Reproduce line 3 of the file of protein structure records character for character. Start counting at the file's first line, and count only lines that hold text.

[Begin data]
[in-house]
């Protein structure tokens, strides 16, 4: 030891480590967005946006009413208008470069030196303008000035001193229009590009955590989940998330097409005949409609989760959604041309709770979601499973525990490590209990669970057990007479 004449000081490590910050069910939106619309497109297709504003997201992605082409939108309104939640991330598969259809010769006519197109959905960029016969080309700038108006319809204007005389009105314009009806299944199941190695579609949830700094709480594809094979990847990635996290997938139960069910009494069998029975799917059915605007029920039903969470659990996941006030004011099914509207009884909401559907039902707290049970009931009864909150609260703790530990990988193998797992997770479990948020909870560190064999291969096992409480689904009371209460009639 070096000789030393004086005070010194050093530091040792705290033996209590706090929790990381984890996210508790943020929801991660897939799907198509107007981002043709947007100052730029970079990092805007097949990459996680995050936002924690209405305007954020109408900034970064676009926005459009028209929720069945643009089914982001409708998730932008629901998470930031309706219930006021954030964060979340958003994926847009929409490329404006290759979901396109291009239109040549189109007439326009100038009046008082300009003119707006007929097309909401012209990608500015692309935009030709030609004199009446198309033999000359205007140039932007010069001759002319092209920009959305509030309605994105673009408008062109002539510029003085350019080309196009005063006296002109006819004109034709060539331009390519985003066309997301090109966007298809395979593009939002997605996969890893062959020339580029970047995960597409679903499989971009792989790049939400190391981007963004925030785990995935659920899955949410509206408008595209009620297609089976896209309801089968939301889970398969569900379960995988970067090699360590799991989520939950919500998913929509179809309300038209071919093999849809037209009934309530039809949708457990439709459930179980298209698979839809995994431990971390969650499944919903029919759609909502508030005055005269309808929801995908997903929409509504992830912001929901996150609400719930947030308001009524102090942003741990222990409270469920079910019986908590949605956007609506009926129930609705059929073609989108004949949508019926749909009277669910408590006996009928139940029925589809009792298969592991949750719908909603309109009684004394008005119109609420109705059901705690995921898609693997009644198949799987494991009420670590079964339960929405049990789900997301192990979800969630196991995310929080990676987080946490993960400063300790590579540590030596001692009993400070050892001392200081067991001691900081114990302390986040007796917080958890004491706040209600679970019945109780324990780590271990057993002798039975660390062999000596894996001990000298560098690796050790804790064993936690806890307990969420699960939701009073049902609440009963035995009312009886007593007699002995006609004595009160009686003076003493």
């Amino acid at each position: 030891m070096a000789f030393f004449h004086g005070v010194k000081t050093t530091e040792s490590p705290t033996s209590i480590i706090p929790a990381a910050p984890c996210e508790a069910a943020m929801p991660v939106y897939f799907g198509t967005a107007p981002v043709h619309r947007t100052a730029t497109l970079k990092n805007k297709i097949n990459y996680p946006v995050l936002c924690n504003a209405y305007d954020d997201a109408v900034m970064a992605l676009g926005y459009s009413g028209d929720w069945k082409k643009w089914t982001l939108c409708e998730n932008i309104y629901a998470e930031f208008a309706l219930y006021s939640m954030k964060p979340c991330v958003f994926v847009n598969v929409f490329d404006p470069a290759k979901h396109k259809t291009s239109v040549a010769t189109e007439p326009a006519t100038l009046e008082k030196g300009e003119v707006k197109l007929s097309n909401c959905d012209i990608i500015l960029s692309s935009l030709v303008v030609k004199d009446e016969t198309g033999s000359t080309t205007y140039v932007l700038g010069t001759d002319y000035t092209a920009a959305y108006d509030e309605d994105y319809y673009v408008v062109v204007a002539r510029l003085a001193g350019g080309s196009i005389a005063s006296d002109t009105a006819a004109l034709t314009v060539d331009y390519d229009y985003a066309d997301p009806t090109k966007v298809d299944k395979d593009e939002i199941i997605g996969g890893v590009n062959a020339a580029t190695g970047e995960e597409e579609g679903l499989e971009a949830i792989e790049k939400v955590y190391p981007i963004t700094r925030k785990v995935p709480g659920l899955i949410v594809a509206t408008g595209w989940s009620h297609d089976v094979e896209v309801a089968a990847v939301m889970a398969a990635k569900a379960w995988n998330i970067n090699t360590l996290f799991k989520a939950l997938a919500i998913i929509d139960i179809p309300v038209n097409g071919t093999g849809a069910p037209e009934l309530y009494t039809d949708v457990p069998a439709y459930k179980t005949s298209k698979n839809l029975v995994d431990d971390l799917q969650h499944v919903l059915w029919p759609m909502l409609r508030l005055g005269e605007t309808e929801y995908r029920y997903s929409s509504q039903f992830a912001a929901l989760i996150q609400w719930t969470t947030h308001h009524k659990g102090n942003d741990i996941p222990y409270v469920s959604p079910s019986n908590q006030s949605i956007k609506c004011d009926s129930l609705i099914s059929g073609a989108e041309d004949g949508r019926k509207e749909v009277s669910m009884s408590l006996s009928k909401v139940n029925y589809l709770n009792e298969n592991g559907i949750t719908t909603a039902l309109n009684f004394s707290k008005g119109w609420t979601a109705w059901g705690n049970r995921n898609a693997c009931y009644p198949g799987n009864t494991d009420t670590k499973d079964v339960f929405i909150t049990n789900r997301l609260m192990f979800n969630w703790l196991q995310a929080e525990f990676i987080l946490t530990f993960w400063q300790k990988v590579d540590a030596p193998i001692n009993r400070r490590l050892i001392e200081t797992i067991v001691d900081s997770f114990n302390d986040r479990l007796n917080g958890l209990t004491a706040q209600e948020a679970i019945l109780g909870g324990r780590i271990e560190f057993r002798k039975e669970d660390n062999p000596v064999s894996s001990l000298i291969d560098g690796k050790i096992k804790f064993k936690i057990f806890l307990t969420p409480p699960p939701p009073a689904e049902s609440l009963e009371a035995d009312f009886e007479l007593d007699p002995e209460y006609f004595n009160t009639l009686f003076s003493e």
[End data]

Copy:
């Amino acid at each position: 030891m070096a000789f030393f004449h004086g005070v010194k000081t050093t530091e040792s490590p705290t033996s209590i480590i706090p929790a990381a910050p984890c996210e508790a069910a943020m929801p991660v939106y897939f799907g198509t967005a107007p981002v043709h619309r947007t100052a730029t497109l970079k990092n805007k297709i097949n990459y996680p946006v995050l936002c924690n504003a209405y305007d954020d997201a109408v900034m970064a992605l676009g926005y459009s009413g028209d929720w069945k082409k643009w089914t982001l939108c409708e998730n932008i309104y629901a998470e930031f208008a309706l219930y006021s939640m954030k964060p979340c991330v958003f994926v847009n598969v929409f490329d404006p470069a290759k979901h396109k259809t291009s239109v040549a010769t189109e007439p326009a006519t100038l009046e008082k030196g300009e003119v707006k197109l007929s097309n909401c959905d012209i990608i500015l960029s692309s935009l030709v303008v030609k004199d009446e016969t198309g033999s000359t080309t205007y140039v932007l700038g010069t001759d002319y000035t092209a920009a959305y108006d509030e309605d994105y319809y673009v408008v062109v204007a002539r510029l003085a001193g350019g080309s196009i005389a005063s006296d002109t009105a006819a004109l034709t314009v060539d331009y390519d229009y985003a066309d997301p009806t090109k966007v298809d299944k395979d593009e939002i199941i997605g996969g890893v590009n062959a020339a580029t190695g970047e995960e597409e579609g679903l499989e971009a949830i792989e790049k939400v955590y190391p981007i963004t700094r925030k785990v995935p709480g659920l899955i949410v594809a509206t408008g595209w989940s009620h297609d089976v094979e896209v309801a089968a990847v939301m889970a398969a990635k569900a379960w995988n998330i970067n090699t360590l996290f799991k989520a939950l997938a919500i998913i929509d139960i179809p309300v038209n097409g071919t093999g849809a069910p037209e009934l309530y009494t039809d949708v457990p069998a439709y459930k179980t005949s298209k698979n839809l029975v995994d431990d971390l799917q969650h499944v919903l059915w029919p759609m909502l409609r508030l005055g005269e605007t309808e929801y995908r029920y997903s929409s509504q039903f992830a912001a929901l989760i996150q609400w719930t969470t947030h308001h009524k659990g102090n942003d741990i996941p222990y409270v469920s959604p079910s019986n908590q006030s949605i956007k609506c004011d009926s129930l609705i099914s059929g073609a989108e041309d004949g949508r019926k509207e749909v009277s669910m009884s408590l006996s009928k909401v139940n029925y589809l709770n009792e298969n592991g559907i949750t719908t909603a039902l309109n009684f004394s707290k008005g119109w609420t979601a109705w059901g705690n049970r995921n898609a693997c009931y009644p198949g799987n009864t494991d009420t670590k499973d079964v339960f929405i909150t049990n789900r997301l609260m192990f979800n969630w703790l196991q995310a929080e525990f990676i987080l946490t530990f993960w400063q300790k990988v590579d540590a030596p193998i001692n009993r400070r490590l050892i001392e200081t797992i067991v001691d900081s997770f114990n302390d986040r479990l007796n917080g958890l209990t004491a706040q209600e948020a679970i019945l109780g909870g324990r780590i271990e560190f057993r002798k039975e669970d660390n062999p000596v064999s894996s001990l000298i291969d560098g690796k050790i096992k804790f064993k936690i057990f806890l307990t969420p409480p699960p939701p009073a689904e049902s609440l009963e009371a035995d009312f009886e007479l007593d007699p002995e209460y006609f004595n009160t009639l009686f003076s003493e």